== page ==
Contemporaneous writer Edgar Allan Poe wrote to Longfellow in May 1841 of his “fervent admiration which [your] genius has inspired in me” and later called him “unquestionably the best poet in America”. Poe’s reputation increased as a critic, however, and he later publicly accused Longfellow of plagiarism in what Poe biographers call “The Longfellow War”. He wrote that Longfellow was “a determined imitator and a dextrous adapter of the ideas of other people”, specifically Alfred, Lord Tennyson. His accusations may have been a publicity stunt to boost readership of the Broadway Journal, for which he was the editor at the time. Longfellow did not respond publicly but, after Poe’s death, he wrote: “The harshness of his criticisms I have never attributed to anything but the irritation of a sensitive nature chafed by some indefinite sense of wrong”.
LEAN ON ME
Toward the end of his life, contemporaries considered him as more of a children’s poet, as many of his readers were children. A reviewer in 1848 accused Longfellow of creating a “goody two-shoes kind of literature … slipshod, sentimental stories told in the style of the nursery, beginning in nothing and ending in nothing”. A more modern critic said, “Who, except wretched schoolchildren, now reads Longfellow?” A London critic in the London Quarterly Review, however, condemned all American poetry—”with two or three exceptions, there is not a poet of mark in the whole union”—but he singled out Longfellow as one of those exceptions. An editor of the Boston Evening Transcript wrote in 1846, “Whatever the miserable envy of trashy criticism may write against Longfellow, one thing is most certain, no American poet is more read”.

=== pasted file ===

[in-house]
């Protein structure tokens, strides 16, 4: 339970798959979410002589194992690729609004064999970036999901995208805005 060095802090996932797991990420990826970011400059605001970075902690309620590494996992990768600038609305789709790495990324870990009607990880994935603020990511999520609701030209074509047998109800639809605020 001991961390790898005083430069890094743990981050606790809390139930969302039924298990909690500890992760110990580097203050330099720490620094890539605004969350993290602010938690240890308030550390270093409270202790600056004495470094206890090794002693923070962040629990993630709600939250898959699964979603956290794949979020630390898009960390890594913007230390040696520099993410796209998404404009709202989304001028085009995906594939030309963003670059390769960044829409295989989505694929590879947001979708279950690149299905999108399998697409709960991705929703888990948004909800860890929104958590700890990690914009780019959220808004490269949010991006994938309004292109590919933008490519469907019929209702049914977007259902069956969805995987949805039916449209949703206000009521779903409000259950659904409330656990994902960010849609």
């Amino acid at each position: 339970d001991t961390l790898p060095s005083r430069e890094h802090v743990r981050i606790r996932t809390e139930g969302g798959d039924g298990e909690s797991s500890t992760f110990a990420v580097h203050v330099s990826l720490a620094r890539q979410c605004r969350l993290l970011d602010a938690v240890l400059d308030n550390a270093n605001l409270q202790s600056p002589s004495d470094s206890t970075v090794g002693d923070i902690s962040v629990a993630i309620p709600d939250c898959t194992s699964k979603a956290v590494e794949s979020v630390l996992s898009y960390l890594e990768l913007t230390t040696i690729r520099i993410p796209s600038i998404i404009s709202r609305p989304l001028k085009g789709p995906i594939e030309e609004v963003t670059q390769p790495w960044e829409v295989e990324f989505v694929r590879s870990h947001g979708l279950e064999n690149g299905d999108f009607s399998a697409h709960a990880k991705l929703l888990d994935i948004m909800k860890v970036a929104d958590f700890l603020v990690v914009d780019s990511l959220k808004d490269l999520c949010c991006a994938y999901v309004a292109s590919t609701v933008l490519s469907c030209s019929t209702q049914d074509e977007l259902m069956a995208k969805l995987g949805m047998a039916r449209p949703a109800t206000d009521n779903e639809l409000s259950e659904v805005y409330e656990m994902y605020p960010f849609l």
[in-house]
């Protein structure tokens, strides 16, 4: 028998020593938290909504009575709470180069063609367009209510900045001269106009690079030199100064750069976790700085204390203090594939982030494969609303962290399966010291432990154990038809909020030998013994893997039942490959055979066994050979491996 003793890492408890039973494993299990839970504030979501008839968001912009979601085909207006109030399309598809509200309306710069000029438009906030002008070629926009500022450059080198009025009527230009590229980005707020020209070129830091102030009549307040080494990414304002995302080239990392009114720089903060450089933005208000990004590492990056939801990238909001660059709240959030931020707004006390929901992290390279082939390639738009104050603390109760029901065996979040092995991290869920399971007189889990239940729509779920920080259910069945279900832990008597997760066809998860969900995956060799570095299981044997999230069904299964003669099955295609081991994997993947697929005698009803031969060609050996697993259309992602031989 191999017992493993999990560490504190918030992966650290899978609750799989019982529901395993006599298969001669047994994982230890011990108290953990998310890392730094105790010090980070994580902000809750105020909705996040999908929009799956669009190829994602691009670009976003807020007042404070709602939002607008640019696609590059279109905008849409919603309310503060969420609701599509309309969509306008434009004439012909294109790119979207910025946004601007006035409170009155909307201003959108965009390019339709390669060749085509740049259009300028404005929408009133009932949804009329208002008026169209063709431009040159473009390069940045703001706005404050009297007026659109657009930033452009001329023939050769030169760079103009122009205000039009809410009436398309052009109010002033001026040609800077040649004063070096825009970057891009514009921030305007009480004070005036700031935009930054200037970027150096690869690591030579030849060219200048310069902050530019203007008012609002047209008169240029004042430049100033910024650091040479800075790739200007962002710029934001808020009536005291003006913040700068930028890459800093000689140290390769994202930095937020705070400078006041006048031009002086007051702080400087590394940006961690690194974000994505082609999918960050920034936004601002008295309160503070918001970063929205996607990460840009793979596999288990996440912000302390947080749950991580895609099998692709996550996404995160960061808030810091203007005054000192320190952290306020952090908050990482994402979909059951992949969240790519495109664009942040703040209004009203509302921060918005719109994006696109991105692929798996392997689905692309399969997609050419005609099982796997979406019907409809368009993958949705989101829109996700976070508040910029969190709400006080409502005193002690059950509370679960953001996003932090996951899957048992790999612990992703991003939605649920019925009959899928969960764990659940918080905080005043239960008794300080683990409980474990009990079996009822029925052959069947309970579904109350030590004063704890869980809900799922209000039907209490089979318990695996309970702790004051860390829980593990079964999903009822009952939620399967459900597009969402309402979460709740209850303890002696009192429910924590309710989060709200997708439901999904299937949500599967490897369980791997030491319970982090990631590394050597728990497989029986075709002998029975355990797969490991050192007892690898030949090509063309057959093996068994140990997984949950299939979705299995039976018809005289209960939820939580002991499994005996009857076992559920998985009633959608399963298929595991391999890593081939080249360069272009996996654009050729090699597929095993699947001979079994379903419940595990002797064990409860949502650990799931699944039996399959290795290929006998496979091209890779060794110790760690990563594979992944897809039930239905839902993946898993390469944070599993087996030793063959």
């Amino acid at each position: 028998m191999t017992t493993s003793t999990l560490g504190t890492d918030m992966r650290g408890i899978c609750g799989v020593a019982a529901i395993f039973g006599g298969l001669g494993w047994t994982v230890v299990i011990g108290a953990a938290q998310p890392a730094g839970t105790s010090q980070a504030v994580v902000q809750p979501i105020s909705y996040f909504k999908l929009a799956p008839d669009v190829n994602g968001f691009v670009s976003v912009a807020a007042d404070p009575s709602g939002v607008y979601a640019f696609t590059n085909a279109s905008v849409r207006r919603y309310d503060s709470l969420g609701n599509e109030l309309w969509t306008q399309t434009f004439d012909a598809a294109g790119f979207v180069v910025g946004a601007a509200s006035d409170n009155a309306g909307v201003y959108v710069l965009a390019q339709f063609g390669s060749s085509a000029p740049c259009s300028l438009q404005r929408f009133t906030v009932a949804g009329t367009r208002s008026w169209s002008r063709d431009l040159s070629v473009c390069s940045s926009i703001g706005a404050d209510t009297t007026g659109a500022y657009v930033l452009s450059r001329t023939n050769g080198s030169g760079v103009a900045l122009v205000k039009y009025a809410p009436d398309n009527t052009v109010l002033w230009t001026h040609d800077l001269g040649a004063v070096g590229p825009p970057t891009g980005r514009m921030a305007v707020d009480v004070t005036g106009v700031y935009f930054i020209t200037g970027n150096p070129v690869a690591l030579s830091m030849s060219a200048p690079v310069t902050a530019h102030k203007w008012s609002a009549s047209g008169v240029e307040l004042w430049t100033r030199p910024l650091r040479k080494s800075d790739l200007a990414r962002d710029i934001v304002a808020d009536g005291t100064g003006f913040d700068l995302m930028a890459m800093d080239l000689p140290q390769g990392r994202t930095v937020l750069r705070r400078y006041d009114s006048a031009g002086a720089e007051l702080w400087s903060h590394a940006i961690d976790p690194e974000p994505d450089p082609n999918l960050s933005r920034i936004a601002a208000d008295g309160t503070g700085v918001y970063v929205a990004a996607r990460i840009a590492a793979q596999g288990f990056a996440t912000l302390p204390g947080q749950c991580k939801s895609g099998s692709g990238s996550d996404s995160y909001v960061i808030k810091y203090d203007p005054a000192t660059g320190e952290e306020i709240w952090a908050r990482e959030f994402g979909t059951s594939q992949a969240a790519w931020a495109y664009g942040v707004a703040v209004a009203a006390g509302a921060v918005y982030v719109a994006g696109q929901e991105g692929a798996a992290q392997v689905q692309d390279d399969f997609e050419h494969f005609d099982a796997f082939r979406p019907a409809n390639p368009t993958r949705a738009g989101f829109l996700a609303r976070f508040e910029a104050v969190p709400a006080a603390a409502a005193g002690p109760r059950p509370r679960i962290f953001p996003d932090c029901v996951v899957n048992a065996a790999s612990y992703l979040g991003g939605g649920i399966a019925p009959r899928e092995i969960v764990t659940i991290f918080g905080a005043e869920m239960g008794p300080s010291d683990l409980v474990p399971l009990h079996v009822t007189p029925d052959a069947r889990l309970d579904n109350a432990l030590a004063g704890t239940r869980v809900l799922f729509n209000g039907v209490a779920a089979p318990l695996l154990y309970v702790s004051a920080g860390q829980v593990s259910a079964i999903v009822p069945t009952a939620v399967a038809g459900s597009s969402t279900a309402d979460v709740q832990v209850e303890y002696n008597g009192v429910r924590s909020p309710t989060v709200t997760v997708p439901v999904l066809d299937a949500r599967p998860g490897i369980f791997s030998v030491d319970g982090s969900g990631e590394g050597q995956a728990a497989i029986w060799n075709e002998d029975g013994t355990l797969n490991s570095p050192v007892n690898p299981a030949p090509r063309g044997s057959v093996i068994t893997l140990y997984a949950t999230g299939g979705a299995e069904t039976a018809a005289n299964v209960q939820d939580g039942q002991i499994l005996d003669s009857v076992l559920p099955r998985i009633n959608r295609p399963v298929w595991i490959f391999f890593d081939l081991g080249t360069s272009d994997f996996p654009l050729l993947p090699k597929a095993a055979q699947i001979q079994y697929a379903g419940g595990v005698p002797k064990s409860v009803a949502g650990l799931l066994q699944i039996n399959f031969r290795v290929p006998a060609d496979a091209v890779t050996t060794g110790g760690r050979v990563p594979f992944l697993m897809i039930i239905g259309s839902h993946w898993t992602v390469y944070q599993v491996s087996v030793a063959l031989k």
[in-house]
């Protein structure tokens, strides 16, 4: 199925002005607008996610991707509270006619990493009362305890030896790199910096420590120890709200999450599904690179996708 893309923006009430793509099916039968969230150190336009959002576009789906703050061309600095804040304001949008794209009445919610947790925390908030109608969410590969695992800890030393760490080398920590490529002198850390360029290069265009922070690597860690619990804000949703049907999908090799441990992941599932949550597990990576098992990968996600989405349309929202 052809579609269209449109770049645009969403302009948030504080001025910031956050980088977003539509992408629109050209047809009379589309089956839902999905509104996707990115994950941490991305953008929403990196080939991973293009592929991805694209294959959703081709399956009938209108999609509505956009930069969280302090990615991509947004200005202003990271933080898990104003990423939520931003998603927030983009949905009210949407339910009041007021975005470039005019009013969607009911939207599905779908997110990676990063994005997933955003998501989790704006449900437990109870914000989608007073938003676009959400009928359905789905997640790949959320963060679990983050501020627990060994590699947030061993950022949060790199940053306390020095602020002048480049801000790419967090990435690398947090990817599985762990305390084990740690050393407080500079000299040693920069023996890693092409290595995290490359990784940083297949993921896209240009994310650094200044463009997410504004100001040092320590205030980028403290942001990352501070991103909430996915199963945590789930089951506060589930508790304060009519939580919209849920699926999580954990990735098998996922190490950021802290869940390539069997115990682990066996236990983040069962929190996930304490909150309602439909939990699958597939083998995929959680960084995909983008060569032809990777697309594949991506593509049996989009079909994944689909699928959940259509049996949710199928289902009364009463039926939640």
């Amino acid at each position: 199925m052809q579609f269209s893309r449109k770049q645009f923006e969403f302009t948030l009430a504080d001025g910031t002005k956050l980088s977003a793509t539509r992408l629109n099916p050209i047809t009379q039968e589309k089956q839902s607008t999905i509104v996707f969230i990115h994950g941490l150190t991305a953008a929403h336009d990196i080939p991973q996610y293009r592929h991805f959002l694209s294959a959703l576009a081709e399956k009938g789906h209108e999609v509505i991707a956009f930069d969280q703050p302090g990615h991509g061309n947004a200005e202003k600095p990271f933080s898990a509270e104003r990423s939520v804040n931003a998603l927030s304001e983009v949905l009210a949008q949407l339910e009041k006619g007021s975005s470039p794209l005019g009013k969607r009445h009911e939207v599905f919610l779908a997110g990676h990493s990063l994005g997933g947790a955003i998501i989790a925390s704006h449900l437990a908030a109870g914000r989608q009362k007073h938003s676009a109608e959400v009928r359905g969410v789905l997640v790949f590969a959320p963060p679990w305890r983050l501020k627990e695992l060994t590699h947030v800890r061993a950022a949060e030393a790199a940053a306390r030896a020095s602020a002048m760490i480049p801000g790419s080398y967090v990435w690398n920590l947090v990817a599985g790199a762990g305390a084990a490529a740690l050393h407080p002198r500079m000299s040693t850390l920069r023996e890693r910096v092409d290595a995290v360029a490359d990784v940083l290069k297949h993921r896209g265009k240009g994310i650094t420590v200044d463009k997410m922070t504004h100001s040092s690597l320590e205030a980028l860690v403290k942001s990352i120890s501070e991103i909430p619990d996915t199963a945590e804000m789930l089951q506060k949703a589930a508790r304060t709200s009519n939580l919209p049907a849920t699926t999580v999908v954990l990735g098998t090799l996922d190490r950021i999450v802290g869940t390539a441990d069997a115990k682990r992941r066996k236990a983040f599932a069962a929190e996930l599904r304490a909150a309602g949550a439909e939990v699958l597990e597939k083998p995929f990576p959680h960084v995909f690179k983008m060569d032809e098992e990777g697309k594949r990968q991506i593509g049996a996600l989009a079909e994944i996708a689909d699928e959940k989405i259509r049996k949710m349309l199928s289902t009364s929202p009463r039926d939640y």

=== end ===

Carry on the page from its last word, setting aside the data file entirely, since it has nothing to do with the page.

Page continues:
Longfellow was devastated by his wife’s (Frances) death and never fully recovered; he occasionally resorted to laudanum and ether to deal with his grief. He worried that he would go insane, begging “not to be sent to an asylum” and noting that he was “inwardly bleeding to death”. He expressed his grief in the sonnet “The Cross of Snow” (1879) which he wrote 18 years later to commemorate her death: